A few points about this Friday motion though, in case Bob has it all wrong. It includes the home renovation tax credit provisions that took nine months to bring forth. Why? Apparently "...because Finance officials needed more time to draft the details of the program and ensure there aren't any loopholes." And what the heck. What's one more confidence measure thrown on the barbie from Prime Minister Instability? The nation has thoroughly enjoyed this latest one, right?
What's interesting about the motion though, and apparently the Bloc and NDP have made their peace with this, is a curious little amendment that is connected to the Canada-Colombia Free Trade Agreement. Seems to be Harper poking the Bloc and NDP in the eye while simultaneously and strangely (and successfully) courting those parties.
Here's CP reporting on the contingently framed free trade provision last night:
...the party was surprised late Monday to find that the motion also contains a possible poison pill: a reference to tax measures that will go into effect should Parliament approve separate legislation on a free trade agreement with Colombia.It's very difficult to accept that a motion that specifically raises the free trade deal has nothing to do with the free trade deal. They're tying the NDP and Bloc to it - if the deal passes - if they vote for this motion. So the Harper game was apparently to make it as hard as humanly possible for the NDP in particular, who have been the most vocal on the deal, to support this motion. Typical. And very unlike a Prime Minister supposedly looking to avoid an election. But if Fife is correct, the poke in the eye has been accepted.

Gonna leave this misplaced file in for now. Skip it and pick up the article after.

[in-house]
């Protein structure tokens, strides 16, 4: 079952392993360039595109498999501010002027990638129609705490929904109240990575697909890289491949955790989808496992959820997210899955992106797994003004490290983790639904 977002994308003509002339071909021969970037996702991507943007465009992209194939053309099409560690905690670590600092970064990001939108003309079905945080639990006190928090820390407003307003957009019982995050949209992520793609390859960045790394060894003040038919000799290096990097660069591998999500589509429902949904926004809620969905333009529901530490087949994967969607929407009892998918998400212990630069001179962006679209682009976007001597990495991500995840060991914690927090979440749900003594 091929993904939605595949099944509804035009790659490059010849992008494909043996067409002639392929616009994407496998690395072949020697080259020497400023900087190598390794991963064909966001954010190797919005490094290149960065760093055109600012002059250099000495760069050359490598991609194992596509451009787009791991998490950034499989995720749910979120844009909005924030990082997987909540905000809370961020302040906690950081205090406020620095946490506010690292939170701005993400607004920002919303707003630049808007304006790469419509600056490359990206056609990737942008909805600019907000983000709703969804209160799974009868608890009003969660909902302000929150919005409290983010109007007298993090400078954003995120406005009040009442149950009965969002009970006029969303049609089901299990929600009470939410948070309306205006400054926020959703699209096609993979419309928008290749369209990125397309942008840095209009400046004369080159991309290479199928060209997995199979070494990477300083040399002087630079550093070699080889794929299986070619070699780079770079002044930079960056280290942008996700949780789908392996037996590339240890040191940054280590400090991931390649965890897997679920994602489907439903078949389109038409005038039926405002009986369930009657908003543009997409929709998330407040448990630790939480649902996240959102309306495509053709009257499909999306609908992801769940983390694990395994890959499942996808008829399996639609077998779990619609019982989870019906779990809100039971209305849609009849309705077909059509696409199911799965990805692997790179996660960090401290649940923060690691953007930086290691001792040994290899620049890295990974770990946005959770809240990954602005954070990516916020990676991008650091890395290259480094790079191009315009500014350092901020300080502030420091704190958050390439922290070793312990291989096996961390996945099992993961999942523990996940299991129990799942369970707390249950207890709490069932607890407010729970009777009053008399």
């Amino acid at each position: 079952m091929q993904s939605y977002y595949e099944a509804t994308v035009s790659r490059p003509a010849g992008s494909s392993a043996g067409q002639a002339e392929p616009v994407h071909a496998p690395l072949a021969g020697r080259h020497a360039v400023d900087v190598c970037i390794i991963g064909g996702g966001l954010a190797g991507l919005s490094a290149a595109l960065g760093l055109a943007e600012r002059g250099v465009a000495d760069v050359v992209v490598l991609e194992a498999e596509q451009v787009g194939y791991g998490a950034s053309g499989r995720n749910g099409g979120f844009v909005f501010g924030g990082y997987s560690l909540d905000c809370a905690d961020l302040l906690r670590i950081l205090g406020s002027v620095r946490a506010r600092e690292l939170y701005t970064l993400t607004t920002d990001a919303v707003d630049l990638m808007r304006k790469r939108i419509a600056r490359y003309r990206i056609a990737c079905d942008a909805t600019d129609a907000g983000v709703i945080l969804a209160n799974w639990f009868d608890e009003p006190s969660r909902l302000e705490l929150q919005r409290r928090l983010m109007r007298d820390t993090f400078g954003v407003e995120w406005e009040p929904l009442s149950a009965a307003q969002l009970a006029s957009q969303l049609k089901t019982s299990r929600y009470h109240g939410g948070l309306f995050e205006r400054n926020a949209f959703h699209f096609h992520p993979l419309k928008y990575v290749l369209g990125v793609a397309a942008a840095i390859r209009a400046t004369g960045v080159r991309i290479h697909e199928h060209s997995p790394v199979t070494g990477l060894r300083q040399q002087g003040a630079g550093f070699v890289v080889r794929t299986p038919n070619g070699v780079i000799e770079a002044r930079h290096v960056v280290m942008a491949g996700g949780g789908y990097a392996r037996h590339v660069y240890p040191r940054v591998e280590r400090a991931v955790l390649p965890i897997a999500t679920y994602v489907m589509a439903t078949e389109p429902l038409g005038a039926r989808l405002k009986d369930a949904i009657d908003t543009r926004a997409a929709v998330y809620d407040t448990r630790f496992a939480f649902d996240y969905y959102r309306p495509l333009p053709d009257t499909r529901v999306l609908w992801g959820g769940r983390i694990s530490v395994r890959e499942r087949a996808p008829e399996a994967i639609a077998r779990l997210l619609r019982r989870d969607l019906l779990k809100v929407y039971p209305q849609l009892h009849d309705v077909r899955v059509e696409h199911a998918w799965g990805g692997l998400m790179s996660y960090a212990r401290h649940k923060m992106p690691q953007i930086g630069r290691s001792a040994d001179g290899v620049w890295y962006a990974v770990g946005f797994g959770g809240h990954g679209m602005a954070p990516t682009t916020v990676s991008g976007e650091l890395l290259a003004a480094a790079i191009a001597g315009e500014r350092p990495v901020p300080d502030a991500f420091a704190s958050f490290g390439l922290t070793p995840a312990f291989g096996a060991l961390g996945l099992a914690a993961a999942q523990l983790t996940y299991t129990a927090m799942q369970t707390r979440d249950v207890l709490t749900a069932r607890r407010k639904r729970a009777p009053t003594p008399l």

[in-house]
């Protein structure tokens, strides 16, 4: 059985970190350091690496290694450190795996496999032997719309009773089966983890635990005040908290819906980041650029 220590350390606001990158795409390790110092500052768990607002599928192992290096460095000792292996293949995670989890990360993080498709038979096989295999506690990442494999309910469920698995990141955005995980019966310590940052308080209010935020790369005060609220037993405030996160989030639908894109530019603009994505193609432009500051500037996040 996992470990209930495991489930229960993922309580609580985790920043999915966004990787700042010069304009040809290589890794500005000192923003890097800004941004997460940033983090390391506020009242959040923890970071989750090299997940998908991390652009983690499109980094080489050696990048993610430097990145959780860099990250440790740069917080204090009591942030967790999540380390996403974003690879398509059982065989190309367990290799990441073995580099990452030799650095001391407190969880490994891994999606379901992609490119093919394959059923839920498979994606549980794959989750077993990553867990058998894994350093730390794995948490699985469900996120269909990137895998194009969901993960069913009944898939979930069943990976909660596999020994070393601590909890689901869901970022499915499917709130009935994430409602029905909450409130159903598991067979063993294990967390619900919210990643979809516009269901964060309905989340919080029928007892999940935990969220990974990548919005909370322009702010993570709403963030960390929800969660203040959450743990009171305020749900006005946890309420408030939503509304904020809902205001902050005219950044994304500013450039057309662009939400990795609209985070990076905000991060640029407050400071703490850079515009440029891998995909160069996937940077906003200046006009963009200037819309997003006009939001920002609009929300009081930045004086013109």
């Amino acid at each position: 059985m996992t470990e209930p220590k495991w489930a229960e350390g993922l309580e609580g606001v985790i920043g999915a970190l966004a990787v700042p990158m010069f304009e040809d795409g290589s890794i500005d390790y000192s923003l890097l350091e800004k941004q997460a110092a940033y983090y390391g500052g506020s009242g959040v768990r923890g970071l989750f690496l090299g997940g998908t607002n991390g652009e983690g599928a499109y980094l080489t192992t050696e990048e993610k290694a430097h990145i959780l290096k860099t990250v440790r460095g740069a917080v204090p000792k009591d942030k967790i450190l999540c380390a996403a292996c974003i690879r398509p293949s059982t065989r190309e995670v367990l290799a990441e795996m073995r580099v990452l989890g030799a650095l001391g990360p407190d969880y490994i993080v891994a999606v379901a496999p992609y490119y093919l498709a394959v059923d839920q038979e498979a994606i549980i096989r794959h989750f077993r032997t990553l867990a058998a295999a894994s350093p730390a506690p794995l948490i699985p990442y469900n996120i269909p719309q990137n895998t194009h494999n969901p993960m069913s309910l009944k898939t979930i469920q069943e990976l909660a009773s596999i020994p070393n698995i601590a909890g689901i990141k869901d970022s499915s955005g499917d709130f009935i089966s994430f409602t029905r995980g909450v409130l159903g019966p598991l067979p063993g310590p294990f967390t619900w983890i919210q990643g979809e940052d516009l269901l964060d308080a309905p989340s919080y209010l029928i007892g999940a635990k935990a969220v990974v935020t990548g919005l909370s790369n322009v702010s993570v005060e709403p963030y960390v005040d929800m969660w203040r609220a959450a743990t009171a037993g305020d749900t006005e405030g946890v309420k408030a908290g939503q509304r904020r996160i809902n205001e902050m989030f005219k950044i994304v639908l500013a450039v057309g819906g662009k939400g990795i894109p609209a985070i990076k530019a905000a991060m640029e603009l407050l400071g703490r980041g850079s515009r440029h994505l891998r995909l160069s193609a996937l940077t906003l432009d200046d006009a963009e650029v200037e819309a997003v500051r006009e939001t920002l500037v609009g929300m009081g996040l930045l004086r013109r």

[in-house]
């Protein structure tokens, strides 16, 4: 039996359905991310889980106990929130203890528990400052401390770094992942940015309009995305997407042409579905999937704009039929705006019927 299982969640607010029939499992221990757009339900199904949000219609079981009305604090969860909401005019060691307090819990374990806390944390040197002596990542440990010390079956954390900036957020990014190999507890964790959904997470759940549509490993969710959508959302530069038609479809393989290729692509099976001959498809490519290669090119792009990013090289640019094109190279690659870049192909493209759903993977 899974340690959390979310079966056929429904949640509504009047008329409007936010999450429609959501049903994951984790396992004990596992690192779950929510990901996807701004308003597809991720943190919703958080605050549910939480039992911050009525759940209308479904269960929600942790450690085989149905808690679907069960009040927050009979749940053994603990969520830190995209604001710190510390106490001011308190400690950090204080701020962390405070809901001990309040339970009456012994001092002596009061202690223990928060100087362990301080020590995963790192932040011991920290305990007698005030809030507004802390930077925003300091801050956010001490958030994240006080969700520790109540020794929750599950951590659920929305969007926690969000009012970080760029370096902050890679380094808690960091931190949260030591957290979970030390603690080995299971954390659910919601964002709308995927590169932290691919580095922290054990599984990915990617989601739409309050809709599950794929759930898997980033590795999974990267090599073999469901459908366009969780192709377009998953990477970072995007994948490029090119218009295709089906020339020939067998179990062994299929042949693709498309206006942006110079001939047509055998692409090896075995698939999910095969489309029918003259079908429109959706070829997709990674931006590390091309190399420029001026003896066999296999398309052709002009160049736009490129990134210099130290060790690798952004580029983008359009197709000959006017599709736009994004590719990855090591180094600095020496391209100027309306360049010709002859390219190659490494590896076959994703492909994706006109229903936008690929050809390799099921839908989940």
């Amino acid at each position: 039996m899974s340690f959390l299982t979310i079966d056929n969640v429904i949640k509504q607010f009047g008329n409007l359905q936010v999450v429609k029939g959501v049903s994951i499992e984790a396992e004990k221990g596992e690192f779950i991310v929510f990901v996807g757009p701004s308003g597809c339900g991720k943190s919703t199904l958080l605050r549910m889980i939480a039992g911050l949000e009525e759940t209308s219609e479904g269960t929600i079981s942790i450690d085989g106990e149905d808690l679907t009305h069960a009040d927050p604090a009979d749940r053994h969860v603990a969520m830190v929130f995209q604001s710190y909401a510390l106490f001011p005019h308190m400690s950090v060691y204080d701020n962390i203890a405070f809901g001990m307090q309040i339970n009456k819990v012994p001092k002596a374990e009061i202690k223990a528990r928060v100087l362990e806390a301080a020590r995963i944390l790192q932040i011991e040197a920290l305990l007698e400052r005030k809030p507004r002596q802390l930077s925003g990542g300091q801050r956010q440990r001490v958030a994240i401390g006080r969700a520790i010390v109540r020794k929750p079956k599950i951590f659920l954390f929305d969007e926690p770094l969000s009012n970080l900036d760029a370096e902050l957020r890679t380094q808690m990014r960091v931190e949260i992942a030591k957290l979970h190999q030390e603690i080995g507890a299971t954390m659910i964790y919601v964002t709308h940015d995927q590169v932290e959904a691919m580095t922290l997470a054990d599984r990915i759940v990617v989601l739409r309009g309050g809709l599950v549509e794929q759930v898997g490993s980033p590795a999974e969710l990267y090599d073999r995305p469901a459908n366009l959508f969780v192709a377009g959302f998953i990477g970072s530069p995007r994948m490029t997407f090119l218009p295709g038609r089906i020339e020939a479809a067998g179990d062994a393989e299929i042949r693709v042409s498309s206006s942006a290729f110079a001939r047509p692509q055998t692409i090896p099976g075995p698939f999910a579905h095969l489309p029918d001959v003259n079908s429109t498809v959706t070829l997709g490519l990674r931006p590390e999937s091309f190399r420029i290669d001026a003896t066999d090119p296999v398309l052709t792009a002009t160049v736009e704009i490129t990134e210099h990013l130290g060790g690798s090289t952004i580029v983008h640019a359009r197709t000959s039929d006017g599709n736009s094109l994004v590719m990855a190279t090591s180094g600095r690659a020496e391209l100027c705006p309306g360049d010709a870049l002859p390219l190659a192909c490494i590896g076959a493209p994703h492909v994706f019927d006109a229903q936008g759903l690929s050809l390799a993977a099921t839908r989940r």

The NDP is adamantly opposed to the trade pact due to Colombia's record of human rights abuses.
Supporting the ways and means motion would not prevent New Democrats from voting later against the trade pact. But the party must decide whether it wants to be seen to be facilitating the trade deal in any way.
NDP spokesman Brad Lavigne said the party is assessing whether inclusion of the Colombian trade deal tax changes in the motion are "substantial or inconsequential." Other New Democrats characterized the matter as largely "administrative" and not overly significant.
A spokesman for Finance Minister Jim Flaherty was quick to insist that "the ways and means (motion) is in no way related" to the Colombian trade deal. He suggested the NDP had made "an honest mistake."(emphasis added)
Unless that all changes today or tomorrow, of course. Life under Prime Minister Instability.